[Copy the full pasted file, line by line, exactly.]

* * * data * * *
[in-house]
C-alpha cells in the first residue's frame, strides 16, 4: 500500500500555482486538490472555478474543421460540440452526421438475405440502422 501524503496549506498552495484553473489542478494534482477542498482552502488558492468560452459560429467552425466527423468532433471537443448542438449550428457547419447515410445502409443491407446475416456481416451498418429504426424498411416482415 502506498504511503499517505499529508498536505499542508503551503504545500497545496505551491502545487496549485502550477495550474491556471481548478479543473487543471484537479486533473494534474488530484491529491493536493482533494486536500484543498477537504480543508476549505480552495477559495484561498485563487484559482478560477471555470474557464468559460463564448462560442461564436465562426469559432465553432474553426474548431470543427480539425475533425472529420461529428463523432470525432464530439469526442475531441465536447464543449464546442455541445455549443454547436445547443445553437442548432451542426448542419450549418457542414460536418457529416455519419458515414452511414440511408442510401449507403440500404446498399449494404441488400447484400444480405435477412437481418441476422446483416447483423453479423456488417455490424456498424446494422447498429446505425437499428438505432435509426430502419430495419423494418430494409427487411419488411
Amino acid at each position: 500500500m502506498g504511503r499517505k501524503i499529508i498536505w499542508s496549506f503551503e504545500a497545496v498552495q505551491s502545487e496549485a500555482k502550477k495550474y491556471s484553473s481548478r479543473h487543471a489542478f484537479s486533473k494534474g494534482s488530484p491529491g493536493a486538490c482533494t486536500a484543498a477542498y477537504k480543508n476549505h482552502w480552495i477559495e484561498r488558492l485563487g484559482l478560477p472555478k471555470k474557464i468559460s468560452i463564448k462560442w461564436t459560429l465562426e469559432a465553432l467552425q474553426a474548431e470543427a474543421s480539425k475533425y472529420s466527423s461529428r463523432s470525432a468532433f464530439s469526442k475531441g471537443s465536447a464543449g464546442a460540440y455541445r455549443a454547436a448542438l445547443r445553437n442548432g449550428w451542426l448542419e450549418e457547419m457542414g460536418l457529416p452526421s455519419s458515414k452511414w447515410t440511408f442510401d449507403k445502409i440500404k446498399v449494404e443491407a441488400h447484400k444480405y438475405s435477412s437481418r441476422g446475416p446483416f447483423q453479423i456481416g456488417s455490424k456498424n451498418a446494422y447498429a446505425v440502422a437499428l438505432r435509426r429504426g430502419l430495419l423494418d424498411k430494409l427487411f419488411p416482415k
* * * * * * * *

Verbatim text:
[in-house]
C-alpha cells in the first residue's frame, strides 16, 4: 500500500500555482486538490472555478474543421460540440452526421438475405440502422 501524503496549506498552495484553473489542478494534482477542498482552502488558492468560452459560429467552425466527423468532433471537443448542438449550428457547419447515410445502409443491407446475416456481416451498418429504426424498411416482415 502506498504511503499517505499529508498536505499542508503551503504545500497545496505551491502545487496549485502550477495550474491556471481548478479543473487543471484537479486533473494534474488530484491529491493536493482533494486536500484543498477537504480543508476549505480552495477559495484561498485563487484559482478560477471555470474557464468559460463564448462560442461564436465562426469559432465553432474553426474548431470543427480539425475533425472529420461529428463523432470525432464530439469526442475531441465536447464543449464546442455541445455549443454547436445547443445553437442548432451542426448542419450549418457542414460536418457529416455519419458515414452511414440511408442510401449507403440500404446498399449494404441488400447484400444480405435477412437481418441476422446483416447483423453479423456488417455490424456498424446494422447498429446505425437499428438505432435509426430502419430495419423494418430494409427487411419488411
Amino acid at each position: 500500500m502506498g504511503r499517505k501524503i499529508i498536505w499542508s496549506f503551503e504545500a497545496v498552495q505551491s502545487e496549485a500555482k502550477k495550474y491556471s484553473s481548478r479543473h487543471a489542478f484537479s486533473k494534474g494534482s488530484p491529491g493536493a486538490c482533494t486536500a484543498a477542498y477537504k480543508n476549505h482552502w480552495i477559495e484561498r488558492l485563487g484559482l478560477p472555478k471555470k474557464i468559460s468560452i463564448k462560442w461564436t459560429l465562426e469559432a465553432l467552425q474553426a474548431e470543427a474543421s480539425k475533425y472529420s466527423s461529428r463523432s470525432a468532433f464530439s469526442k475531441g471537443s465536447a464543449g464546442a460540440y455541445r455549443a454547436a448542438l445547443r445553437n442548432g449550428w451542426l448542419e450549418e457547419m457542414g460536418l457529416p452526421s455519419s458515414k452511414w447515410t440511408f442510401d449507403k445502409i440500404k446498399v449494404e443491407a441488400h447484400k444480405y438475405s435477412s437481418r441476422g446475416p446483416f447483423q453479423i456481416g456488417s455490424k456498424n451498418a446494422y447498429a446505425v440502422a437499428l438505432r435509426r429504426g430502419l430495419l423494418d424498411k430494409l427487411f419488411p416482415k